Literature is analysis after the event. Doris Lessing from The Golden Notebook.
To say that Doris Lessing had a huge impact on me as both a person and a writer is a monumental understatement.
I first read Lessing in 1970. For two years I had poured all of my energy into the American antiwar movement. At the time I read The Golden Notebook the New Left was exploding into fiery fragments. It was a time of bombs going off on campuses, of the Weatherman faction of SDS at the height of its insanity, of paranoia, of bone-grinding fear, of bleak nihilism. For two years I had not read fiction. I remembered the writers I used to love, felt a nostalgia for a lost time when an innocent sweetness had been possible, but in 1970, it was not possible to admire John Updike for his elegant prose. Then, suddenly, there was Lessing in all of her fury and intensity: WAKE UP, this is serious, this is BLOODY serious, this MEANS SOMETHING. Continue reading →
As the video opens, we are in a locker room. The men walking in know each other and exchange greetings as they strip down to their workout gear. This is an athletic group of guys with well-toned bodies; they range in age from their twenties up to one venerable gent who’s fairly long in the tooth. They enter the gym through a door clearly labeled “Herrar”—Men—and find, to our surprise if not to theirs, that a young girl is in charge of their class. Her striped sweatsuit makes it impossible to pinpoint her age, but she could be as young as twelve. She immediately begins directing them in a series of supple movements that would be more appropriate for girls her age than for this collection of mature males. They do their best to follow her.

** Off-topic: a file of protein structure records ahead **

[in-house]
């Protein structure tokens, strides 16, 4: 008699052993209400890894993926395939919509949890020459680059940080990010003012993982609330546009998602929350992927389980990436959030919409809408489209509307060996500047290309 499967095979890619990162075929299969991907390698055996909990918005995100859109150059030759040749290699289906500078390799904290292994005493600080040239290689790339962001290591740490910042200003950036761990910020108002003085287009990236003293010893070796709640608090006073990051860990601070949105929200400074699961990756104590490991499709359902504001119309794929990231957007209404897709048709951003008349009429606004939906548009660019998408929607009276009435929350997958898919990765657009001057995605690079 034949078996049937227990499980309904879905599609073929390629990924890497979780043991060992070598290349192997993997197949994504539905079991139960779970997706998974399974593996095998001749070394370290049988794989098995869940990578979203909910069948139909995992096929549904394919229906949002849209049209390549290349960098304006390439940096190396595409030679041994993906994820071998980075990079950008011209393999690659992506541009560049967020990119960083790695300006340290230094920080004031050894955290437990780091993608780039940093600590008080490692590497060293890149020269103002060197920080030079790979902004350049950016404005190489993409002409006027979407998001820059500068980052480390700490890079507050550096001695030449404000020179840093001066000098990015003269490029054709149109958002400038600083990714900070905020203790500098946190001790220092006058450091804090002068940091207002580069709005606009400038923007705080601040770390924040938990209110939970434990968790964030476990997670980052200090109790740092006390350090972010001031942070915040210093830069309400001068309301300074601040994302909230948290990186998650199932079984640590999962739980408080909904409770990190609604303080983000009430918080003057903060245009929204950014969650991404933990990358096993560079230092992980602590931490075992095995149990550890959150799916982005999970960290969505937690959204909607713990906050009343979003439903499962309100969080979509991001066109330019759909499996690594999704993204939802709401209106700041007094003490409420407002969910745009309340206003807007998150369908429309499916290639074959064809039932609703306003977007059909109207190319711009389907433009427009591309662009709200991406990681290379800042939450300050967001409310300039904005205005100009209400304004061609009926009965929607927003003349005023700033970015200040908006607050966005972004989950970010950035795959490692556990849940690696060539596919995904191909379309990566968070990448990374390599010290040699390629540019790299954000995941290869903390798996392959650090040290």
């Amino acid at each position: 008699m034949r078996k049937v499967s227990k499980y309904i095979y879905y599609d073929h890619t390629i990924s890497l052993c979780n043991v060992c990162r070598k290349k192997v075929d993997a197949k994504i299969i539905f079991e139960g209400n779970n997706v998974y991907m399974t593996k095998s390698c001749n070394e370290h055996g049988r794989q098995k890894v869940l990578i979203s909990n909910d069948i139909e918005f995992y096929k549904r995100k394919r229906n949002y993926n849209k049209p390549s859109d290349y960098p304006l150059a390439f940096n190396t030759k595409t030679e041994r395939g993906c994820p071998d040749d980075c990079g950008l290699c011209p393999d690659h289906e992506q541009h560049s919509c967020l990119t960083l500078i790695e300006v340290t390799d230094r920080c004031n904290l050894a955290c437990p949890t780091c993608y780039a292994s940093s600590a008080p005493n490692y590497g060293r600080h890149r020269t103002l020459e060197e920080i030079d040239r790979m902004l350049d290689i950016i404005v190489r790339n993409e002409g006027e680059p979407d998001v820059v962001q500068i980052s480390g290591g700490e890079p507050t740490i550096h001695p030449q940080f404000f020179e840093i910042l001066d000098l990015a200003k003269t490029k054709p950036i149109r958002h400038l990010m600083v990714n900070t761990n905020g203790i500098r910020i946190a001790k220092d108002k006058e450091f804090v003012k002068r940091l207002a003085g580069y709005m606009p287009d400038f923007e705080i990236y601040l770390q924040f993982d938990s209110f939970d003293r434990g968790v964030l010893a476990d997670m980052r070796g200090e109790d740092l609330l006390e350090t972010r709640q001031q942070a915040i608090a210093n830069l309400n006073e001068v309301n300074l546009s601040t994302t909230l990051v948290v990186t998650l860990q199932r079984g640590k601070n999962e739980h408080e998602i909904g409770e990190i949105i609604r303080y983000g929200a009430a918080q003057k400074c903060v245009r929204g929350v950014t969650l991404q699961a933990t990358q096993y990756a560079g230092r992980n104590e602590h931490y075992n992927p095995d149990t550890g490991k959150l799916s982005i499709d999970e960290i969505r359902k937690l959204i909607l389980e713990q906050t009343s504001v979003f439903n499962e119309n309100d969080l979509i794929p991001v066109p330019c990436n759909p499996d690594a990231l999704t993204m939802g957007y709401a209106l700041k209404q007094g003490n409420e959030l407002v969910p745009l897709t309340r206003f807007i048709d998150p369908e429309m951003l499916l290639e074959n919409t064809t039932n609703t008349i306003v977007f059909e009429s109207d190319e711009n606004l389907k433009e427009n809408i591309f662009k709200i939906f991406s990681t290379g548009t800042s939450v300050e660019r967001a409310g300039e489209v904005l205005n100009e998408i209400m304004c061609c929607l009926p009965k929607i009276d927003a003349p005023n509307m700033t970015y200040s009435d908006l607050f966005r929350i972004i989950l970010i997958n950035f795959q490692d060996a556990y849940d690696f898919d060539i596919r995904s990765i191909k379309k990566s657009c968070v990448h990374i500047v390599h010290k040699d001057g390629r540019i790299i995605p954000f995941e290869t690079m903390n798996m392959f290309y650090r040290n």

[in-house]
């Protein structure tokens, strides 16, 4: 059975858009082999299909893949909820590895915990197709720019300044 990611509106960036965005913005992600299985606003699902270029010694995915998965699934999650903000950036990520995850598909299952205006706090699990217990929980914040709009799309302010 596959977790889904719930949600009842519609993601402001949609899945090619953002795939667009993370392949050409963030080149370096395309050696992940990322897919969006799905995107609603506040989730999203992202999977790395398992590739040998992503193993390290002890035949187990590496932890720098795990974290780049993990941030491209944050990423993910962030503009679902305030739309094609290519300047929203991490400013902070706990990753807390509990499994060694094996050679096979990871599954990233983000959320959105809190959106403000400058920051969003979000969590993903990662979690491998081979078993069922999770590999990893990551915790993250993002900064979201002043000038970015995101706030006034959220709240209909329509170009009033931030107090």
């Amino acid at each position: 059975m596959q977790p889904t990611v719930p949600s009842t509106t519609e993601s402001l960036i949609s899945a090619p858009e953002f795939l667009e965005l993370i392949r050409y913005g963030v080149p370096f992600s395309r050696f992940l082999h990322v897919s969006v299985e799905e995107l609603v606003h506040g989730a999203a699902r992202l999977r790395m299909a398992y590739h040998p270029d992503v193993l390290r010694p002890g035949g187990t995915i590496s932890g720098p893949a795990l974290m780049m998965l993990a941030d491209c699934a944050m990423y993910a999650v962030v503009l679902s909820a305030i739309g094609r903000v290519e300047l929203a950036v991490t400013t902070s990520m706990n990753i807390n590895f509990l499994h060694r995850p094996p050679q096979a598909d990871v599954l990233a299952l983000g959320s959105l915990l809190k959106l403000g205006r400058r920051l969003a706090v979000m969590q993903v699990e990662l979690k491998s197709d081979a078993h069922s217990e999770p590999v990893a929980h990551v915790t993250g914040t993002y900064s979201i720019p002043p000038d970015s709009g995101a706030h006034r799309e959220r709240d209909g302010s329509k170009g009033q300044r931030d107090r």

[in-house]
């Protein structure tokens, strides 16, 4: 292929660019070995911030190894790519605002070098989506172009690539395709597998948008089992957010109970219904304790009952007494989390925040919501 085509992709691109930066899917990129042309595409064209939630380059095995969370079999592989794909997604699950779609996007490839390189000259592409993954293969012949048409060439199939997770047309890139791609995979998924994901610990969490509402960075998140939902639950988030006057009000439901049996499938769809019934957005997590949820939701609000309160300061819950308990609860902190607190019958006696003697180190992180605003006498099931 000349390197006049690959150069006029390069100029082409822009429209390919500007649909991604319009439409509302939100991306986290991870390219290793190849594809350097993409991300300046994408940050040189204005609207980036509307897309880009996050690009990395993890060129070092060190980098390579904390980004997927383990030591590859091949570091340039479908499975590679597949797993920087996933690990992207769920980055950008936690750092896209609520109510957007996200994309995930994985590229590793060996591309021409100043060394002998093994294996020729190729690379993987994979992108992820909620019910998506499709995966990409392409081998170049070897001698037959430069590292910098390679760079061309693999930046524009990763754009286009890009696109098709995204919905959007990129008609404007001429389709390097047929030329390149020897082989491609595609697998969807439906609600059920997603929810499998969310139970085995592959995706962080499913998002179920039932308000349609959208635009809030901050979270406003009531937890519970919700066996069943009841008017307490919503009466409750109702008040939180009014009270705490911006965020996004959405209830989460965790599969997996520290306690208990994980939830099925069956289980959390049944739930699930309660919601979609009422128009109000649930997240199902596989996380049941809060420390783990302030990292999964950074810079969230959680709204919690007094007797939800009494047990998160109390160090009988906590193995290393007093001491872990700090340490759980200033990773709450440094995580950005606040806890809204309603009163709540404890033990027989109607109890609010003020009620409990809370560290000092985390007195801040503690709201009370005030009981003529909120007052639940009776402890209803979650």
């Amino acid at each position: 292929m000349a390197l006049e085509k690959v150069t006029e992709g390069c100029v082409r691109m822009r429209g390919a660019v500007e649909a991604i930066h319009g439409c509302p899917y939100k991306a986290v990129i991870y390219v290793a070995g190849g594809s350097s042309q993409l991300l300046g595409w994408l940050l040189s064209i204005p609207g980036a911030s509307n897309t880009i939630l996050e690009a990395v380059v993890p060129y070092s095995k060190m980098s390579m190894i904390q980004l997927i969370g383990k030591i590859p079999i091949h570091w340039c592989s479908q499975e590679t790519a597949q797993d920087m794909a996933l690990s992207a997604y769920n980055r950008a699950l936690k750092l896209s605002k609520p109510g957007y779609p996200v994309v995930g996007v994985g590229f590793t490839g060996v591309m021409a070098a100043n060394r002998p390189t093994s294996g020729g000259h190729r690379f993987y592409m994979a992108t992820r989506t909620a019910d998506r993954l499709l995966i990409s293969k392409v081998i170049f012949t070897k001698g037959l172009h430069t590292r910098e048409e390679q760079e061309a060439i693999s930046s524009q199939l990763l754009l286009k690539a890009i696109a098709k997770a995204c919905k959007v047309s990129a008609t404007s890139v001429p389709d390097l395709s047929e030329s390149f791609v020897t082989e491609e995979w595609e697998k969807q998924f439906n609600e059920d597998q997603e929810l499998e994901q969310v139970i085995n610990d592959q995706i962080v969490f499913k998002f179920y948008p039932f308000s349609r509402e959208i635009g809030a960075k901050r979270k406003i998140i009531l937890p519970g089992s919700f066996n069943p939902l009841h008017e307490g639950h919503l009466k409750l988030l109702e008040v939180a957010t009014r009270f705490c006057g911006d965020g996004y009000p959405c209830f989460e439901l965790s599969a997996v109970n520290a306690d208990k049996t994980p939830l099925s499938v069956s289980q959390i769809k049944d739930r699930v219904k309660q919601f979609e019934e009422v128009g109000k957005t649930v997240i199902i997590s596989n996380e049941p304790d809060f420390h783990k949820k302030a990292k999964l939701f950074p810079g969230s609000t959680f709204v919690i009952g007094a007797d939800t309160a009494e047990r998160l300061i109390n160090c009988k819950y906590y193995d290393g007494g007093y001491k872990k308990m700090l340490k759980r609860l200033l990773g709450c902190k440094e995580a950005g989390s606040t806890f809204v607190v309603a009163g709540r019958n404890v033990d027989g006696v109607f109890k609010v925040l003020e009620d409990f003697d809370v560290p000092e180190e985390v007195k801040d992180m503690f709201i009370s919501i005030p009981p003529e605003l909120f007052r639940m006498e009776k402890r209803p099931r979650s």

When my younger daughter moved out on her own, she left a copy of her music library on our kitchen computer. For years I hadn’t listened seriously to anything recorded later than the 80s, but I wanted to know what mattered to her and to other kids her age—especially to girls—so I started listening to her music. I found some great artists who were brand new to me—Cat Power, Postal Service, Iron and Wine, Metric, Sufjan Stevens, Tegan and Sara, Portishead. I also found hours of electronica, much of it unlabeled. I dimly sensed a change blowing in the cultural wind, so I wandered onto the net in search of something I knew I wouldn’t be able to identify until I’d found it. I wanted to experience a connection with what was going on right now as intensely as I’d felt when I first heard Bob Dylan in 1963.
Because I was going to interview John K. Samson, the Artist in Residence at UBC’s Creative Writing Program, I spent several weeks playing his CDs in my car stereo and then finished off my immersion in his music by listening in bed with my eyes shut. Before that I wasn’t very familiar with his work. I knew him, of course, as the lead singer for the Weakerthans, and a tune or two of his had floated by me on CBC Radio 3. Several friends had praised his work, telling me that there was no one anywhere quite like him. The more I listened, the more I realized that I was encountering a powerfully accomplished artist who was, indeed, like no one else. If you give John’s songs your full attention, they wind themselves deep into your psyche in a way that tells you they plan to stick around for a while.